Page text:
Last week, I attended my sixth Annual Meeting of the World Economic Forum (WEF) at Davos, Switzerland. I attended many of the sessions in and out of the forum and there was no shortage of women's faces. But appearances can be deceptive. Many women attending did so, not as delegates but as staffers or spouses of the delegates. Sadly this year among the 2,500 delegates, only 16% were female, down from 17% in 2013 - its highest ever. Yet, despite this, there was a real feeling that it was time to get serious about ensuring that 50% of the world's population get their fair share of the world's resources. Sheryl Sandberg of Facebook identified a "sense of impatience" about what had and had not been achieved.
The simple explanation for the lack of women delegates is of course that Davos simply reflects the reality of the position of women in the world whether in the economy or in politics. After all, the WEF's own annual Global Gender Gap Report, published in November 2013, found that whilst the gaps in health and education between men and women had narrowed to over 90%, the gender gaps for economic equality and political participation are only 60% and 21% closed. As Saadia Zahidi, head of the WEF Women Leaders and Gender Parity Program said, "We're reflecting what is out there in terms of female leadership in government, business and society."
It is true that the 2014 WEF mirrors a systemic problem of a lack of women at the top across all the economies of the world, developed and emerging, but as you might expect for a collection of very smart people, there is a growing impatience amongst the men as well as the women delegates that this imbalance cannot be allowed to continue, both within and outside of Davos.
We have to work with men like Muhtar Kent, CEO of Coca-Cola, to change the status quo. He is well known for the programmes he has put in place to integrate more women business owners into Coca-Cola's supply chain. Muhtar understands the link between empowered women and stronger communities and intends to build even further on the progress already made.
Or take Google's Nikesh Arora - he is the reason my foundation has a successful online mentoring programme. He helped us partner with Google to get the technology up and running so that we could match hundreds of women entrepreneurs to mentors around the world. We partner with companies like Bank of America, who recruit emerging leaders within their organisation to be mentors. This not only benefits the women entrepreneurs in our programme, but also serves as a staff development and talent retention tool for the bank. The Mentoring Programme is now connecting Google's Women on the Web Programme with mentors, so it is fantastic to see how it has come full circle.
This progress is not just confined to the US. In the UAE, Badr Jafar, CEO of Crescent Enterprises and one of the WEF's Young Global Leaders, is a visionary for women's empowerment in the Middle East. He is working with my foundation to expand our women's business training programmes in the region.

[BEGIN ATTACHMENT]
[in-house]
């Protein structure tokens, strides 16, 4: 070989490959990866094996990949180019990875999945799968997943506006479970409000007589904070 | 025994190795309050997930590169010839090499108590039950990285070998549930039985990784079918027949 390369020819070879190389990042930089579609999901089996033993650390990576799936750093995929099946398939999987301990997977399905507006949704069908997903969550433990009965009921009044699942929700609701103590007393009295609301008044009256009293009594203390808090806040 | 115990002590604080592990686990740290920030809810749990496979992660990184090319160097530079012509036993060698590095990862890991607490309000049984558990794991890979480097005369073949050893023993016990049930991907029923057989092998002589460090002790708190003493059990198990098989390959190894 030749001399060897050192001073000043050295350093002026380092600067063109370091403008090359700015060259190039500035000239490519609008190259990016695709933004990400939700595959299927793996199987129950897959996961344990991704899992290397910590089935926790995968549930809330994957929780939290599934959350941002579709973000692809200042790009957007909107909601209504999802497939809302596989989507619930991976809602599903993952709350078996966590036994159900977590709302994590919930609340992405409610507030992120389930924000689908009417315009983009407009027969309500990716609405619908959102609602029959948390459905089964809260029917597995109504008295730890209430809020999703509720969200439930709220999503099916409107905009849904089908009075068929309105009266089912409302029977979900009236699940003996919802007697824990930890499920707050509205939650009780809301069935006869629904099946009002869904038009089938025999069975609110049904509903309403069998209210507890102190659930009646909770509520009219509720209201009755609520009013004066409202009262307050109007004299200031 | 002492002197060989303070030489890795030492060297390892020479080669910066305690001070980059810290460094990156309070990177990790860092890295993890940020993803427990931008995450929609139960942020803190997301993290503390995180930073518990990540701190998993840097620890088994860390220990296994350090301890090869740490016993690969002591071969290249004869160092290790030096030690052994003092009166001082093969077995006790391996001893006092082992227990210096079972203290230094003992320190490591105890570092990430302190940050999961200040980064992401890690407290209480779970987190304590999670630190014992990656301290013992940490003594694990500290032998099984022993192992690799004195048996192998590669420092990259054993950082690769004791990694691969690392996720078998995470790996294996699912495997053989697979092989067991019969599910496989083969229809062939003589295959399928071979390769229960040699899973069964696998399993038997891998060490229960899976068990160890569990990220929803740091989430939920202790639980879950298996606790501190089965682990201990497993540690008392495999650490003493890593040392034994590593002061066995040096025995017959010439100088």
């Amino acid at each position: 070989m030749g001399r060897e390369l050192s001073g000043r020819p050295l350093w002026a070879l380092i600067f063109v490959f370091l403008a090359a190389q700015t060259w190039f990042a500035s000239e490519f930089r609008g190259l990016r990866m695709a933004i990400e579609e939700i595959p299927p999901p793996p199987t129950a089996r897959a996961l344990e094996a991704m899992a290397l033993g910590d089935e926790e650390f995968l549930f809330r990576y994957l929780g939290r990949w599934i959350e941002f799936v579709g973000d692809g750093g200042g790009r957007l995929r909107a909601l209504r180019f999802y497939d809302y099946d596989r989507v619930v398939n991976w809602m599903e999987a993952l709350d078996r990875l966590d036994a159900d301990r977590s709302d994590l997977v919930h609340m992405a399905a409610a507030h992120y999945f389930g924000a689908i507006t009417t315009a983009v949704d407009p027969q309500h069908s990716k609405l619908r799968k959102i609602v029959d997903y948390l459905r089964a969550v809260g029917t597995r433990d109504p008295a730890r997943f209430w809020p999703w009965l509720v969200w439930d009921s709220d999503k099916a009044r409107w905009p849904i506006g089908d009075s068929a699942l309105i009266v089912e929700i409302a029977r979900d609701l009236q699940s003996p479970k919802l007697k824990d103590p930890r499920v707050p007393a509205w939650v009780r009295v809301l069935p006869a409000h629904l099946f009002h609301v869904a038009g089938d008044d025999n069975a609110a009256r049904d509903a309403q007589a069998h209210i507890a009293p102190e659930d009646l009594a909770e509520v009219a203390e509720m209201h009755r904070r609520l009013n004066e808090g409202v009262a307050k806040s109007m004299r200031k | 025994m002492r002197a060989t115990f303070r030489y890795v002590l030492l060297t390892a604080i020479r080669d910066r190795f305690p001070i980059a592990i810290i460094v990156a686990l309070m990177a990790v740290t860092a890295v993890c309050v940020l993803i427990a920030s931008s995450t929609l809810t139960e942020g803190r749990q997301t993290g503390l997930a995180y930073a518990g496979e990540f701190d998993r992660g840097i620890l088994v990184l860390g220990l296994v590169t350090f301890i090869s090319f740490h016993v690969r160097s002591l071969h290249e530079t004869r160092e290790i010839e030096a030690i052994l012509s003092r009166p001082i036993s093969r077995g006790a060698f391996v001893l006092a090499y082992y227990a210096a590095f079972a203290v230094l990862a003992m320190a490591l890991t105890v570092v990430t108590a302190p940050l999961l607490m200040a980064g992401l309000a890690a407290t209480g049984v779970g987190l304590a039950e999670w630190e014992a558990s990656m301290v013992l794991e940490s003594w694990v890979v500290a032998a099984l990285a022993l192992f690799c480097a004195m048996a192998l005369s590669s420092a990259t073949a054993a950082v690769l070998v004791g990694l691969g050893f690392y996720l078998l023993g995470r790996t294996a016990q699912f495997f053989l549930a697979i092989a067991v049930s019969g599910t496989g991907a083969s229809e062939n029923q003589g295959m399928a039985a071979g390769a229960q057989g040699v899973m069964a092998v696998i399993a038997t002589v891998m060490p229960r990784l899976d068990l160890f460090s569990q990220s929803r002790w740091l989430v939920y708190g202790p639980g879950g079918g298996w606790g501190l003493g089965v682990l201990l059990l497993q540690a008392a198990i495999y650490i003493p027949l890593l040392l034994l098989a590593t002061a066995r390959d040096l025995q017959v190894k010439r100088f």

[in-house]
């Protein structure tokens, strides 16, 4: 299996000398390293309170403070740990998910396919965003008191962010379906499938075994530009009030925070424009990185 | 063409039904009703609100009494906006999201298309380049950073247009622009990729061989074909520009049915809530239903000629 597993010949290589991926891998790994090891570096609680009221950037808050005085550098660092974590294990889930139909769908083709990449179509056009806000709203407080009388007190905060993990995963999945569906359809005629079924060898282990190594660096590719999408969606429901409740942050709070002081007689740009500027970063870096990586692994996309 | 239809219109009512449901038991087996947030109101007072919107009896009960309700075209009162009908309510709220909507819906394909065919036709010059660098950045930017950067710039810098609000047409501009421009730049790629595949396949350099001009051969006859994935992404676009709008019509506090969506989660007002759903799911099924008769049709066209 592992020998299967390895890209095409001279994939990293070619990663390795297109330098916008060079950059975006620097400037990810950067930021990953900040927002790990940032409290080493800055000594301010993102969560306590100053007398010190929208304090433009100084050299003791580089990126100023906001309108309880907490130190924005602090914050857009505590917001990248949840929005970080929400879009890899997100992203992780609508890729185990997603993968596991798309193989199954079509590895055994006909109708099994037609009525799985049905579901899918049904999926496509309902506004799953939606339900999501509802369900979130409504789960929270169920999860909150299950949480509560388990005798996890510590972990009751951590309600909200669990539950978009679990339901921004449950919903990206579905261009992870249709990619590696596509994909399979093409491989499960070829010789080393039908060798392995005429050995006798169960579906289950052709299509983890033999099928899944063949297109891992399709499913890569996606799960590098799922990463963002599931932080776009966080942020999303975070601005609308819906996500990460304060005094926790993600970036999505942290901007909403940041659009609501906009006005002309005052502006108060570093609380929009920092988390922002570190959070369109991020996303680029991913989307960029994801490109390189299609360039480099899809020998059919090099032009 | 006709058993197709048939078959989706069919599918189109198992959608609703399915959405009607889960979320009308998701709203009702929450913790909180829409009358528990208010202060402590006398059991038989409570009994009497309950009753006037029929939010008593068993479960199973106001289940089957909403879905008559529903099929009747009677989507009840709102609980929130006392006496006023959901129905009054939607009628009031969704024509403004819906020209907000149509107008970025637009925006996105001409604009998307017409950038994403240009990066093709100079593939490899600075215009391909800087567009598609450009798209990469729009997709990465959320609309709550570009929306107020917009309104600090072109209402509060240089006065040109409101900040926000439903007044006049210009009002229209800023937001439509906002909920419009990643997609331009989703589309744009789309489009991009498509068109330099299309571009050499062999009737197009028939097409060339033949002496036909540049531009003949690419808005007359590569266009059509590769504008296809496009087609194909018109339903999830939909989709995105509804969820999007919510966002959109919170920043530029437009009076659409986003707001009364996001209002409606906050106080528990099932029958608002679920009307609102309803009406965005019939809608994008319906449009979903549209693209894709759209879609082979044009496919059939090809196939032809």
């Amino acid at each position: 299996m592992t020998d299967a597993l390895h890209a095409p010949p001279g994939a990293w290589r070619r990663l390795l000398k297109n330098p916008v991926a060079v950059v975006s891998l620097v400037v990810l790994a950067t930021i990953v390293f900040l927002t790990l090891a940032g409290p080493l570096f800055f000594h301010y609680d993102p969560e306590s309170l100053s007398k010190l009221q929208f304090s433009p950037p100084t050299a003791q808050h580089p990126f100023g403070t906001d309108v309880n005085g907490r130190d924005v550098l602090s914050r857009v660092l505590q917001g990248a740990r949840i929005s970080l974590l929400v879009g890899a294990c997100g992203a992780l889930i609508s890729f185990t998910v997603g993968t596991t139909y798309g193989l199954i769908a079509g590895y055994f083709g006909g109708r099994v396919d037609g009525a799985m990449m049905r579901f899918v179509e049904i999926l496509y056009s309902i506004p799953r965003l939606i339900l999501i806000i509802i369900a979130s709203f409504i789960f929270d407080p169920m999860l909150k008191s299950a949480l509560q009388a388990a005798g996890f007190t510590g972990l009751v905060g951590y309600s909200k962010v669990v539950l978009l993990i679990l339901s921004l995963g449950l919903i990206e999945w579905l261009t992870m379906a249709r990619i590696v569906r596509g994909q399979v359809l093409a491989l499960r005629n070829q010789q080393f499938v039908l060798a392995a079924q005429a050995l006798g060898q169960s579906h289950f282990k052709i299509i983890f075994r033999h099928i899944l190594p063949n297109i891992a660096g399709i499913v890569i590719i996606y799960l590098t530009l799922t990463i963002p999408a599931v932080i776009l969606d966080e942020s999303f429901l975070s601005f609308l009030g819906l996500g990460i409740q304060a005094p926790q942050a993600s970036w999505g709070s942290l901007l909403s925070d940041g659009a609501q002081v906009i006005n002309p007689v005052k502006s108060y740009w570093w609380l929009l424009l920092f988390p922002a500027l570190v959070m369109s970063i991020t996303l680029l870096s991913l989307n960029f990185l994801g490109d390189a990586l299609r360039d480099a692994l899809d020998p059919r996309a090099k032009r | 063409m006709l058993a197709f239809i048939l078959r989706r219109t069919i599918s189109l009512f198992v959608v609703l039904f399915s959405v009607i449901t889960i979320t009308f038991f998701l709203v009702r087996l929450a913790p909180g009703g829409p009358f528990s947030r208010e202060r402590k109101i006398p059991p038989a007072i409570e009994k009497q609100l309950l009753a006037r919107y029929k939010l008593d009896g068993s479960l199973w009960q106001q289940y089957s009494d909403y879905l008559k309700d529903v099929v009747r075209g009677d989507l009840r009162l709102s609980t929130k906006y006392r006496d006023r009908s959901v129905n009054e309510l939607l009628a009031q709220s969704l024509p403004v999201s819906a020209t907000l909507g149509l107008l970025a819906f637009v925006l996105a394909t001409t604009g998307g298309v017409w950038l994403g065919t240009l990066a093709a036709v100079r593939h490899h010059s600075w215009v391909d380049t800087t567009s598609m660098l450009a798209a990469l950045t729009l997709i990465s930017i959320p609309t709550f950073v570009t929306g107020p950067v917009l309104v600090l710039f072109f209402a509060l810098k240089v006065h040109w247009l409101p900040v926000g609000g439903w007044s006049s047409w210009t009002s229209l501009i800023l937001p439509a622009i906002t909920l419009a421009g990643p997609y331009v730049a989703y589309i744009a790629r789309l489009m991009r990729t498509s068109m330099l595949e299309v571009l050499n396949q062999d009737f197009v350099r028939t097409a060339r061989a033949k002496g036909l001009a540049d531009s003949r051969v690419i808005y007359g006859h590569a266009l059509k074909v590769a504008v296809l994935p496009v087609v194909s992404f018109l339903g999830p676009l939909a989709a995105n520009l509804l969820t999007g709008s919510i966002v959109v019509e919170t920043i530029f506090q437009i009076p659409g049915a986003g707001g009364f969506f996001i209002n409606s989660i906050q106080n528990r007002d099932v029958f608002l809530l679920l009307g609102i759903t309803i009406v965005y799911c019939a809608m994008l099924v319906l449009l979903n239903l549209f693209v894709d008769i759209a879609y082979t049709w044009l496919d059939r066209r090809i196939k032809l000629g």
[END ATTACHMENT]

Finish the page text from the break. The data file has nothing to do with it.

I spoke about some of my foundation's initiatives at a lunch hosted by the 10,000 Women Programme of Goldman Sachs where the topic for discussion was what works in empowering women. I heard Arne Sorenson, the CEO of Marriott International, talk about the importance of including women in business expansion plans. Marriott is opening a hotel in Rwanda and is taking steps to ensure women will benefit, both in terms of the supply chain and the new job opportunities that the opening will create. And Luis Alberto Moreno, President of the Inter-American Development Bank, whilst proudly pointing out that South America now has three women heads of government, explained that investing in women is "fundamental to economic growth in developing countries".
The night before I flew back, I met with Carlos Brito of Anheuser Busch InBev. As CEO of the world's largest brewer, his decisions have the potential to impact hundreds of thousands of people all over the world, and it is refreshing to hear that he believes women are critical to his business operation.
At the EY reception to honour the women at Davos, the delegates applauded Uschi Schreiber, global markets leader at EY when she declared "no more all-male panels!" This is a slogan which should apply across the board not just at Davos but at all truly global conferences. The composition of a panel has an impact on the topics discussed and the views that are represented, and the discussion is diminished if only one gender is heard.
This applies equally to meetings about women for women only. Here we risk creating ghettos for women in business. I'm not saying women supporting women is a negative concept in itself. It is absolutely vital that women have role models and support one another. But this has to be a two-sided conversation. We need to recognise where powerful men are taking action and work together to move the debate forward.
There were six specifically gender-related discussions at Davos, some prominently placed, and the topic came up indirectly in many more sessions both within and outside the conference centre. This is because across the world the really smart people understand that it is unacceptable in the 21st Century to keep women on the outside looking in. For it is only by men and women working together that we will achieve the sustainable growth that the world so desperately needs to secure the future for our children.